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This Is The Story Of How Gmail Went From Closed Beta To Public phenomenon

April 1, 2014 - Written By Justin Diaz

Many of you may not remember, but Gmail wasn’t always so popular. It also wasn’t always meant for the wide range of general public. Once decided though that Google wanted to share the joys of Gmail with everyone, it entered a closed beta and well… the rest is history as they say. Fast forward to today and Gmail is probably one of if not the most widely used email service. Interested in knowing how Gmail came to be and ended up as one of the most commonly used services of people on the web? Good. Because we were too and we want to share the story. As I said, Gmail wasn’t always meant for the general public. However today marks the 10th anniversary of Gmail’s launch, and it’s quite interesting to think that most people saw this as a simple April Fools joke back then.

Gmail has seen a wide range of changes since it all began, launching it into the upper echelon of email powerhouses that we know and use in today’s day and age, but we shouldn’t forget it’s humble beginnings. Gmail for those of you who don’t know, actually started with search, or rather with a search feature, which if you think about it is kind of ironic given the nature of Google’s main service offered, which to this day is web searches. Gmail’s creator, Paul Bucheeit, began work on Gmail in 2001 but had previously attempted a web email service years earlier in 1996. Drawing from his experiences over the years, and gathering feedback from fellow engineers at Google who suggested that Gmail incorporate searching emails into its list of features and functionality, giving users the capability to search within their own email inbox to find specific content that they might have forgotten about, built Gmail with the idea that it could allow users to virtually keep their emails forever, and finding old mail by searching for it. This coupled with the decision to give users a large amount of space for storing emails made Gmail one of the most revolutionary web mail services at the time, and it still continues to innovate with fun and exciting new features.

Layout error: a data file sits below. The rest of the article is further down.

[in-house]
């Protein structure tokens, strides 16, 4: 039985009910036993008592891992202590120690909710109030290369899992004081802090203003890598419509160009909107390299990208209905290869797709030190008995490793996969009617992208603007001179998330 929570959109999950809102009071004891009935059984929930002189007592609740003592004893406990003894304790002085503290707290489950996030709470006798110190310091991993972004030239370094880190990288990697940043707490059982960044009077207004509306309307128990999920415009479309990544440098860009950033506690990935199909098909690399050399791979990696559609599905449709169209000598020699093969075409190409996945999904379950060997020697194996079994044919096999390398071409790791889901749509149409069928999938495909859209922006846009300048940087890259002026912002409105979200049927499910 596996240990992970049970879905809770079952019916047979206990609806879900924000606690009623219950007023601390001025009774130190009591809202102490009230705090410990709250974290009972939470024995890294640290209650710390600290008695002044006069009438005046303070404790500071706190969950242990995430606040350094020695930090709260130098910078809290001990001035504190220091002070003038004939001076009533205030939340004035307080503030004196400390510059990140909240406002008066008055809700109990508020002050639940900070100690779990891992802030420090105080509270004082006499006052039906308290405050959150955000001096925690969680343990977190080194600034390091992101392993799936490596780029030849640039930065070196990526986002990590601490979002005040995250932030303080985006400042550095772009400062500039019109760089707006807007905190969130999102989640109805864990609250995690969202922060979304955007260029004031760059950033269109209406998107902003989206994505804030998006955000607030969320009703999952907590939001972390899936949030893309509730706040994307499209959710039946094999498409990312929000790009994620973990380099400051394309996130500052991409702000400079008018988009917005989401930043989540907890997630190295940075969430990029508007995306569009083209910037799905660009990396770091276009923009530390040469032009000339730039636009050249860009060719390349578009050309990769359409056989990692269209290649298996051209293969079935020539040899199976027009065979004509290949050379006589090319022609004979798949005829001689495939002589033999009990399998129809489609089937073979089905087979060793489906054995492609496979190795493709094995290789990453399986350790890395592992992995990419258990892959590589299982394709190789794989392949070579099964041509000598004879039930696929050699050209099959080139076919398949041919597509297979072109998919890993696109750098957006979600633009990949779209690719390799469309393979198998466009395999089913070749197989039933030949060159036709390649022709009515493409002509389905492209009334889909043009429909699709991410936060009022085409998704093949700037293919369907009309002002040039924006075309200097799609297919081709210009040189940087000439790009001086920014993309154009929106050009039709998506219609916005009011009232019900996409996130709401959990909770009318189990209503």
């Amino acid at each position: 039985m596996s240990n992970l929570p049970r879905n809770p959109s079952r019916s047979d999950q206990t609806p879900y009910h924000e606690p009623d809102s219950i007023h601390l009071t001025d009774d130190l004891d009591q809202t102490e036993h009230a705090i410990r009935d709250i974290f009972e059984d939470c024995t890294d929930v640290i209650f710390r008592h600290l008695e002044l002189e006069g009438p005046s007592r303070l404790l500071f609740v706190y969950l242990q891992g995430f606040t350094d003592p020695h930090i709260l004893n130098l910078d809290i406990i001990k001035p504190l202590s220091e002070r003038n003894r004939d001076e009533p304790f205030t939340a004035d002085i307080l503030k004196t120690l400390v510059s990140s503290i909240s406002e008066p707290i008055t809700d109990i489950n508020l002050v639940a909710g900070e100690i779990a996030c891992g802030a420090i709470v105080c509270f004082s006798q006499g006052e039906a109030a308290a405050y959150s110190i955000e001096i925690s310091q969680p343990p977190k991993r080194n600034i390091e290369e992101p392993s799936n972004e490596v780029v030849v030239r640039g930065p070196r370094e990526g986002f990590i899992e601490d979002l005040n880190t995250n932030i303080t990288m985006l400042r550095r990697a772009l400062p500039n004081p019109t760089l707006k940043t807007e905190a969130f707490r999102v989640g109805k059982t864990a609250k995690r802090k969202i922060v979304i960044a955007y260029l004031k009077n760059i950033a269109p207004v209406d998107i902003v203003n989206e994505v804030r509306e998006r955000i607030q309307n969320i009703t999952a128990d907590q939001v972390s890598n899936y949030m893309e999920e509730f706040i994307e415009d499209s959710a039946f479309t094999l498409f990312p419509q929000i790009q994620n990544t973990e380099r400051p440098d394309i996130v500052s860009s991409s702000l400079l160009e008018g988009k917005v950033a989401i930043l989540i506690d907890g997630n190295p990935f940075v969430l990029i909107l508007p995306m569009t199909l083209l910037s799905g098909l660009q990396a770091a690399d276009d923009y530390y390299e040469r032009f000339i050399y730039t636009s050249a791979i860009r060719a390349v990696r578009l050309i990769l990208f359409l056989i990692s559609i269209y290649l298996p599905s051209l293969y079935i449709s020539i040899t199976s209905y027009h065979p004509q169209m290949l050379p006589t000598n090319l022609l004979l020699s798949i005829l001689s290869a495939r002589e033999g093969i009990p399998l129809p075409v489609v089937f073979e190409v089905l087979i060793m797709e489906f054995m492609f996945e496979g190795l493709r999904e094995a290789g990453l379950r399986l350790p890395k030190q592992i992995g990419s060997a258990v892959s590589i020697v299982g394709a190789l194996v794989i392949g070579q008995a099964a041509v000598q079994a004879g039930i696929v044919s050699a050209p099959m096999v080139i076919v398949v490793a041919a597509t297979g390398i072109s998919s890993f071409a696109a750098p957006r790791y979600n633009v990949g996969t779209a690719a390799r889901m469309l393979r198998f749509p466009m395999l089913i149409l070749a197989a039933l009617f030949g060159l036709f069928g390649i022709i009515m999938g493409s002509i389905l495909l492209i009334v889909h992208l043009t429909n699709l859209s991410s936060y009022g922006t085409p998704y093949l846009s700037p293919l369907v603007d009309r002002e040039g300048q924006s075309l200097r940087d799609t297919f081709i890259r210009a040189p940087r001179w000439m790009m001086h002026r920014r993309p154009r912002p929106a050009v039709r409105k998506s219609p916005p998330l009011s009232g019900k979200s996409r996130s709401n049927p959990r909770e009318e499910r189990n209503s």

Even Gmail’s design and look on a user based personal level has come a long way, offering things like the infamous Shelfie theme users can apply to their Gmail inbox as part of the April Fools set of gags this year. Gmail didn’t always look like this though. You didn’t always have the option for things like themes. just like most other web mail services, it had a basic design to it that had just the right amount of Googleyness, which we can thank Kevin Fox for,(Gmail’s designer)who was a new Google employee at the time. Gmail was finally launched in 2004, and Google had in fact methodically selected April 1st as the date to announce the release of Gmail to the public, because they knew that it would lead some people to believe it was just another one of their April Fools Day pranks. The jokes started for Google in 2000(Y2k as we might fondly remember), which is why they had a good idea that people would claim the Google email service as a fallacy. The date wasn’t the only factor which played into this theory, as the amount of storage space also had a small role to play, since 1GB of storage space for any email service at the time was unheard of. However, Gmail to much of the public dismay was not a prank, and now it is the proverbial champion among similar services. How do you use Gmail? Do you keep your inbox relatively clean or do you let things go on and on and on until the end of time?

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